More About Heel Spurs

What is a Heel Spur?

A Heel Spur is a bony growth located on the underside of the heel bone. Heel Spurs are often associated with Plantar Fasciitis, but can occur without Plantar Fasciitis being present. Heel Spurs are often mistaken for Plantar Fasciitis because the signs and symptoms are so similar.

This page explains the difference between Heel Spurs and Plantar Fasciitis:

Heel Spurs are also known as Calcaneal Spurs or bone spurs (osteophytes).


Common causes of Heel Spurs include:

  • Repeated stress to the bottom of the heel (Ex. running, standing on your feet all day)
  • Being overweight
  • Improper footwear
  • Gait issues
  • Osteoarthritis
  • Plantar Fasciitis

Signs & Symptoms

  • Pain in bottom of heel
  • Pain when attempting to bear weight on the foot
  • Bottom of heel is tender to the touch
  • Pain that worsens after physical activity
  • Pain that flares up during first few steps in the morning

Some people with Heel Spurs may never experience any signs or symptoms, causing the Heel Spurs to go undetected.



The RICE method (Rest, Ice, Compression, Elevation) can be followed to help control your symptoms. Resting is a good idea as this will prevent further irritation in the heel area and help to lessen symptoms. Ice should be used along with Compression to relieve the pain and any swelling you may be experiencing. Elevating your foot above your heart will work to alleviate the internal inflammation, deep down in the soft tissue.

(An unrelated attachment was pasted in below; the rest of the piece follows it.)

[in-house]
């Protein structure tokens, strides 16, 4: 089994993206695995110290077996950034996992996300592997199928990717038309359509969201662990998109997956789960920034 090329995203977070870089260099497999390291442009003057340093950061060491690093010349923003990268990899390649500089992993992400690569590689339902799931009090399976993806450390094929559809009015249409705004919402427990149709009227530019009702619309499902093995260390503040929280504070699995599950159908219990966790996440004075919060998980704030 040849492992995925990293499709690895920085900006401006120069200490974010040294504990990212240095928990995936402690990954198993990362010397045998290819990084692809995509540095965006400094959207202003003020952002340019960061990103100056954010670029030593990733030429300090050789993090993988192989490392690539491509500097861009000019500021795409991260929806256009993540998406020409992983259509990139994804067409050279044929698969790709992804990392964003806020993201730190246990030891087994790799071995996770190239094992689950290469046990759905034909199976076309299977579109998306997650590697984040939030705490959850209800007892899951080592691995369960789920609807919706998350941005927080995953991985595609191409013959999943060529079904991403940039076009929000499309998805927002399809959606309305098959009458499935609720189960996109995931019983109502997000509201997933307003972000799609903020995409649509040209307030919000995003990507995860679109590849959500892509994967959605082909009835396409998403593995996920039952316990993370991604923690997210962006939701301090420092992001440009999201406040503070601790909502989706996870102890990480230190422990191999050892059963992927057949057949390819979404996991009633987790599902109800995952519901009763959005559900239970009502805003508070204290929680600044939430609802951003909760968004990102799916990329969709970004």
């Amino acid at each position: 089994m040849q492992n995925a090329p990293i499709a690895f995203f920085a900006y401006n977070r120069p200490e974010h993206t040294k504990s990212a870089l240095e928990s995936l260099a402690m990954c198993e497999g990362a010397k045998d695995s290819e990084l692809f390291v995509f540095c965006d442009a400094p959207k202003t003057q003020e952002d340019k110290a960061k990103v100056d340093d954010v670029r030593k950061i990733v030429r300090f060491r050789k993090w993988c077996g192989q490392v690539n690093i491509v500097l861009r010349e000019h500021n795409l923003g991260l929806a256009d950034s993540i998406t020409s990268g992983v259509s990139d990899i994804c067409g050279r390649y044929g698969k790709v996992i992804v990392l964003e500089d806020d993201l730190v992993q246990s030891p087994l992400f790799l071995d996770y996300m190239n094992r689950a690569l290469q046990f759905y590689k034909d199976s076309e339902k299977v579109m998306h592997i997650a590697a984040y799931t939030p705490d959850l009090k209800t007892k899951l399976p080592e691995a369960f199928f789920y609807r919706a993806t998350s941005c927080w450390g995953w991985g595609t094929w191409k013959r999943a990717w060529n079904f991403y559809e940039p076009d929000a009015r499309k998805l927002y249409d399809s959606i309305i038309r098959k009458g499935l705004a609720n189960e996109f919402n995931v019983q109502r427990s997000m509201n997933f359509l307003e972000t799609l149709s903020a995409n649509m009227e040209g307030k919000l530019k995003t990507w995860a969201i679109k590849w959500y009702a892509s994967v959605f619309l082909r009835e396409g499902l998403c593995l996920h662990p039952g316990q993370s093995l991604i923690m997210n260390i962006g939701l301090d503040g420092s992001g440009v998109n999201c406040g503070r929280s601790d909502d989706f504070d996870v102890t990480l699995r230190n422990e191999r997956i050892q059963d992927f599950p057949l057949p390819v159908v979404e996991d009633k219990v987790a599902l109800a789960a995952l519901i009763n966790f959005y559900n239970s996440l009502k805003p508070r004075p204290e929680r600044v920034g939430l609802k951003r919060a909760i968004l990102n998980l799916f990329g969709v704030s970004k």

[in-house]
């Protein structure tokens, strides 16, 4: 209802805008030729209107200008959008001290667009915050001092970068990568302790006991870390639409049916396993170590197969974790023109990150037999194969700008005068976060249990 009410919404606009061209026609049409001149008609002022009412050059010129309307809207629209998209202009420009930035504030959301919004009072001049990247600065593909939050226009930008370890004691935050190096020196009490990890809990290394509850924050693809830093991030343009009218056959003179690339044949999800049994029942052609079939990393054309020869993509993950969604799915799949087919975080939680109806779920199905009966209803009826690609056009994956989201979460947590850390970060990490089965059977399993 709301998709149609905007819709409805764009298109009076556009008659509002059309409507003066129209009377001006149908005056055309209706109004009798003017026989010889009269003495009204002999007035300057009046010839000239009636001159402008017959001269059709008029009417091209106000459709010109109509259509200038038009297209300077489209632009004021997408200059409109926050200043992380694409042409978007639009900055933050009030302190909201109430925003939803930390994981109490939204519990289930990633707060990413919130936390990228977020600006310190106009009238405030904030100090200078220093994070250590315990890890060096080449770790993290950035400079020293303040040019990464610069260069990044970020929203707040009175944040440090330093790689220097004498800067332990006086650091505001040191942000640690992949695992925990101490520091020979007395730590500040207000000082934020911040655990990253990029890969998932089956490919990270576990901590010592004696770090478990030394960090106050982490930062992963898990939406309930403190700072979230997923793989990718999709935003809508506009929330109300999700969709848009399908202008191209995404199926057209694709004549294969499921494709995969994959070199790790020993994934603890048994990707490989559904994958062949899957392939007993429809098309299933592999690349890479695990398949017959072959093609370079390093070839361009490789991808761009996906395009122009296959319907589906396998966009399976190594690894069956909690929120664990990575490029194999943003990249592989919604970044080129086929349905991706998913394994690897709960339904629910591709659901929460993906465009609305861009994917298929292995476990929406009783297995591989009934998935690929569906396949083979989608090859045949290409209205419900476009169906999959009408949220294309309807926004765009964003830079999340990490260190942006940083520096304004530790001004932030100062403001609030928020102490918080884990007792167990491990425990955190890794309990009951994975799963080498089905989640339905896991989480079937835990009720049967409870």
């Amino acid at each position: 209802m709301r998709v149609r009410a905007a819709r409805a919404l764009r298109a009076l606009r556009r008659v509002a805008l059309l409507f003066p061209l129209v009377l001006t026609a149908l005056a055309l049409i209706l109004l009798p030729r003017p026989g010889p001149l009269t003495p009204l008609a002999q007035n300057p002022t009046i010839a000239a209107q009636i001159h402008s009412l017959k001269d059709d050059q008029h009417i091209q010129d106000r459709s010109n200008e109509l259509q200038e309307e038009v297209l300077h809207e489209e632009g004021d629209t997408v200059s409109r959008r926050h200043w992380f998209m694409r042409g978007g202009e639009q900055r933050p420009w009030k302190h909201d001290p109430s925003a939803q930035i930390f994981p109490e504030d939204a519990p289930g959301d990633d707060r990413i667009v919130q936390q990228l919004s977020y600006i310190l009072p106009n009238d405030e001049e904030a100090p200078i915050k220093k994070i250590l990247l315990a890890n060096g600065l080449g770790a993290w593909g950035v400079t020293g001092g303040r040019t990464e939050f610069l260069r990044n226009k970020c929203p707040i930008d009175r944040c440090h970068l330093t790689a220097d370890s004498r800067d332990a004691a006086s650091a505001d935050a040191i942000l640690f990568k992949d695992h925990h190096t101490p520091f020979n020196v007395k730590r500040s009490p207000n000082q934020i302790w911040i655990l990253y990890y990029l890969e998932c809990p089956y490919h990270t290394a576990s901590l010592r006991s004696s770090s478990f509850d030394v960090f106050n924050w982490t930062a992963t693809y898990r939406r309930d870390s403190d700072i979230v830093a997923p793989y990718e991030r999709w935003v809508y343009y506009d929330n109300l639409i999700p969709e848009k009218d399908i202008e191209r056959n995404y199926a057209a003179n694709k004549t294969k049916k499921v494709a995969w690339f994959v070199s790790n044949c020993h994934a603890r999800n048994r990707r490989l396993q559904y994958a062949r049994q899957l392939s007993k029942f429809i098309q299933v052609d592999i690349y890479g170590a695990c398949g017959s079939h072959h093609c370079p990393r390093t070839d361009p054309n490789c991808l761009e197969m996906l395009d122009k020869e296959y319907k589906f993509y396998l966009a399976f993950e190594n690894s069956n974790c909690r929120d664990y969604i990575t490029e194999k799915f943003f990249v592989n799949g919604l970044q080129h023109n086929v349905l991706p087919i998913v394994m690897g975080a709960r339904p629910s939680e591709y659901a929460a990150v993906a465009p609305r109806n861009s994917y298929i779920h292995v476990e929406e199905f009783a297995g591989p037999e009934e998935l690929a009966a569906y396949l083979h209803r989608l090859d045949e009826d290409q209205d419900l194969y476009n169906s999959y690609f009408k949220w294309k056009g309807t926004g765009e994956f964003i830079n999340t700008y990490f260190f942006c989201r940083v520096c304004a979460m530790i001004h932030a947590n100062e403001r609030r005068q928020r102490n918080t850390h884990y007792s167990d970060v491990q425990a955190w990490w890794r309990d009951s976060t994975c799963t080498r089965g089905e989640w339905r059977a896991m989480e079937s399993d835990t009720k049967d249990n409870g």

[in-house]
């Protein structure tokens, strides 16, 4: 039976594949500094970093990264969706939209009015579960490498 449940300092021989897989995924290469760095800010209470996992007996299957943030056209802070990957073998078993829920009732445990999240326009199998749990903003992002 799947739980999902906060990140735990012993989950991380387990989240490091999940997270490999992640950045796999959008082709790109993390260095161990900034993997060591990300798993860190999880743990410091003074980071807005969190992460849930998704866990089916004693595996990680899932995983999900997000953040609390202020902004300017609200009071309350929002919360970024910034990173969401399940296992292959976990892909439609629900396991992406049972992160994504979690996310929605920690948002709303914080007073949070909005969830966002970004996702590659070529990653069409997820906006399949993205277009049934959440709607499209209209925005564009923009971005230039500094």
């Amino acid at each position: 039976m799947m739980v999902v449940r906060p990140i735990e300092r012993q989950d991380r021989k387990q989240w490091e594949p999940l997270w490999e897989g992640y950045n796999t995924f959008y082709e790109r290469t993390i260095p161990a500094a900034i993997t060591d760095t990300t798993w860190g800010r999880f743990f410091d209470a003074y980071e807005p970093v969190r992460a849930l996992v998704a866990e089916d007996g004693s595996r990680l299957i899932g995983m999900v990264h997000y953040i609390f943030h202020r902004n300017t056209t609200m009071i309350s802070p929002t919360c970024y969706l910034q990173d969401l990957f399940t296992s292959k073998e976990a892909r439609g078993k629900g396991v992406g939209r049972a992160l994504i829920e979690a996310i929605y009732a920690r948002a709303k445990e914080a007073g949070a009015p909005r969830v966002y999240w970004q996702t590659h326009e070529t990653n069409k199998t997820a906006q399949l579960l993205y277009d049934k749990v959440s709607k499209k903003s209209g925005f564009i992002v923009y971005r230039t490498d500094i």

Non-steroidal anti-inflammatory drugs such as Aleve (naproxen) and Advil (ibuprofen) can help relieve your pain and inflammation. It should be noted, however, that painkillers should be limited to times when you’re off your feet. since painkillers block the pain signal, they make you unaware of any further damage you may be doing during physical activity, which is why taking them when you’re being active should be avoided.

Proper Footwear

Wearing the right shoes can make a huge difference to your feet. Make sure your shoes provide proper support for the heel and ball of your foot, as these are the two areas that balance your weight. Don’t wear shoes that are too tight, too loose, or worn out. Avoid wearing high heels.

Weight Loss

If you are overweight, this could be causing unneeded stress on the heel of your foot, which may have resulted in your Heel Spur. Losing weight will help relieve some of the strain on your heel, and may help clear up your symptoms.


Exercises designed to stretch and strengthen the foot and lower leg can help relieve your symptoms.


Taping the heel can help to provide stability, support and protection. Tape also applies light compression when applied.


Surgery to remove the Heel Spur should only be considered as a last resort if there has been no success with conservative treatment methods.